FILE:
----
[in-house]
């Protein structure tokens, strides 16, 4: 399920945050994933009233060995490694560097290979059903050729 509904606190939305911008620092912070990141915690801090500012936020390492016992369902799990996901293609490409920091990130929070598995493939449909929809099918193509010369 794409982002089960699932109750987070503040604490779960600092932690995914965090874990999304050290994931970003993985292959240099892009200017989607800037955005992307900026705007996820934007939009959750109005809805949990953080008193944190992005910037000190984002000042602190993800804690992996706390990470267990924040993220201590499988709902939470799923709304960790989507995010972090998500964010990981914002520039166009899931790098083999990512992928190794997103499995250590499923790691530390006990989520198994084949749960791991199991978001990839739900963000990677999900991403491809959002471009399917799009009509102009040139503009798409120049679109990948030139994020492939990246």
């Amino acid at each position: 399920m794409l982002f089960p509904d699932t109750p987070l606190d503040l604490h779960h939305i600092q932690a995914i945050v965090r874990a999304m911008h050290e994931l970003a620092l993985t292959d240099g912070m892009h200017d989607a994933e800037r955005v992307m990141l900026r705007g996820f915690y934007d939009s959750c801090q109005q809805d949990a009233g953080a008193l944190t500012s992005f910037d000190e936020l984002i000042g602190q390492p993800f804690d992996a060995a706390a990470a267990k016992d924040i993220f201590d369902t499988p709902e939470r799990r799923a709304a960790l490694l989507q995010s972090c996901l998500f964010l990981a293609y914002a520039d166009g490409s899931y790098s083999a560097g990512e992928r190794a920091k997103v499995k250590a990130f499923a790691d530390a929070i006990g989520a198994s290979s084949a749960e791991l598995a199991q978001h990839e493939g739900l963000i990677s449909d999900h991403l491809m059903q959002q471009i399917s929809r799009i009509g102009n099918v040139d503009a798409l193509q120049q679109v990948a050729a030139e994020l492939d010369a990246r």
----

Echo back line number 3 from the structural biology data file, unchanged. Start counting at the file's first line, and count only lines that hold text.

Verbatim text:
């Amino acid at each position: 399920m794409l982002f089960p509904d699932t109750p987070l606190d503040l604490h779960h939305i600092q932690a995914i945050v965090r874990a999304m911008h050290e994931l970003a620092l993985t292959d240099g912070m892009h200017d989607a994933e800037r955005v992307m990141l900026r705007g996820f915690y934007d939009s959750c801090q109005q809805d949990a009233g953080a008193l944190t500012s992005f910037d000190e936020l984002i000042g602190q390492p993800f804690d992996a060995a706390a990470a267990k016992d924040i993220f201590d369902t499988p709902e939470r799990r799923a709304a960790l490694l989507q995010s972090c996901l998500f964010l990981a293609y914002a520039d166009g490409s899931y790098s083999a560097g990512e992928r190794a920091k997103v499995k250590a990130f499923a790691d530390a929070i006990g989520a198994s290979s084949a749960e791991l598995a199991q978001h990839e493939g739900l963000i990677s449909d999900h991403l491809m059903q959002q471009i399917s929809r799009i009509g102009n099918v040139d503009a798409l193509q120049q679109v990948a050729a030139e994020l492939d010369a990246r």